My Top Twelve Picks from the RHS Tatton Park Flower Show

  1. Award-winning fruit (and veggies)
Basket of cherries, gooseberries and currants
Andrew Baggaley’s first prize winning basket of cherries, gooseberries and currants

2. Bees for Manchester

3. The Young Designer Competition

To celebrate the tenth anniversary of the competition, five finalists have been invited to create gardens rather than the usual three. This is always one of my favourite parts of RHS Tatton Park Flower Show.

Calm in Chaos Garden was designed by Max Harriman to be like a woodland trail

Garden packed with flowers, water feature and seating
At One garden by RHS Young Designer winner, Will Williams

4. Whimsy

Child's poster reading 'If you don't succseed try try a gin'
Detail in the Banksy-inspired school garden

5. Old favourites in the Plant Marquee…

6. … and some novelties

I don’t know if Viola ‘Heartthrob’ is a new release, but I can’t remember seeing it before this year’s shows. The character and spirit of the large daisy flower made me smile – as my sweetheart pointed out, it looked as if a child had drawn the blueprint for it (if you know me in real life, I hope you’ll be kind enough not to mention what this tangle reminds you of). Other plants that caught my fancy included heucheras, gladioli, achillea, and the very striking Rudbeckia ‘Summerina Orange’ which was lighting up several displays. I’ll be sharing pictures of these in future posts.

7. Poisonous Garden

Orchid bathed in an unearthly pink light
Florescent pink lighting adds atmosphere at the entrance to the poisonous garden

8. Stilt walkers (and musicians, and dancers)

Man and lady on stilts in flower and leaf costumes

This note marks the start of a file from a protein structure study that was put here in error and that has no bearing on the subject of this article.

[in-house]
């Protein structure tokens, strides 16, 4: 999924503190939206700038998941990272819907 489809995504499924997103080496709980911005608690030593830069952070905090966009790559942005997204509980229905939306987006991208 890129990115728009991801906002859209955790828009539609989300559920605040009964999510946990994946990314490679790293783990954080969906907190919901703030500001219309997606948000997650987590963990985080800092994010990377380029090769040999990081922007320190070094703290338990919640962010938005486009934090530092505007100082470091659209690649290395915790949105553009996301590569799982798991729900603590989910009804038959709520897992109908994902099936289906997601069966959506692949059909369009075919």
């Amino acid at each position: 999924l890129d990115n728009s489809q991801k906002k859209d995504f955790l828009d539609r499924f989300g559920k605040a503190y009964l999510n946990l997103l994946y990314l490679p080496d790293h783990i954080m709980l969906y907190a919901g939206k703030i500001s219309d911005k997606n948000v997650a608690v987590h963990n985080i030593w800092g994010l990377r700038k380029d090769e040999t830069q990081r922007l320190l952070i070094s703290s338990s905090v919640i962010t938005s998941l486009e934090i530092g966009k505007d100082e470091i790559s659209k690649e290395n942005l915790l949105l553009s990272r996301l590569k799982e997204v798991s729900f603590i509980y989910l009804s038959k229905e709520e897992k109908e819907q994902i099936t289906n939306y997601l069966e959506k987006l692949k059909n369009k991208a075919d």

Good humoured giant flower people, always happy to wave and pose for pictures

9. School gardens

If I had to choose just one must-see section of this year’s Tatton Park Flower Show, it would be the 20 school gardens. They are wonderful. Top curmudgeon points awarded to anyone who can visit any four of these without breaking out into a grin and without spotting an idea for their own garden.

10. Creatures (there are fancy hens, too, and a bee on pretty much every allium you’ll see)

Face of a goat with a harness
Butterfly on achillea flower
Gatekeeper butterfly, browsing the flowers like any other visitor

11. The Show Gardens (and Back to Back Gardens, and Cheshire Gardens of Distinction…)

Modern glass fronted building with tropical garden
Pip Probert’s Jungle Fever garden

12. Jubilation

I was admiring a really unusual flower spike when a gentleman on the nearby orchid stand caught my attention. He’d arrived with a companion and made a beeline for the place where the RHS awards are placed. His opening, rather defiant salvo ‘It had better be a silver gilt!’ no doubt reflected the amount of care that he’d lavished on the plants and in putting together the display for the show. The orchids did look good.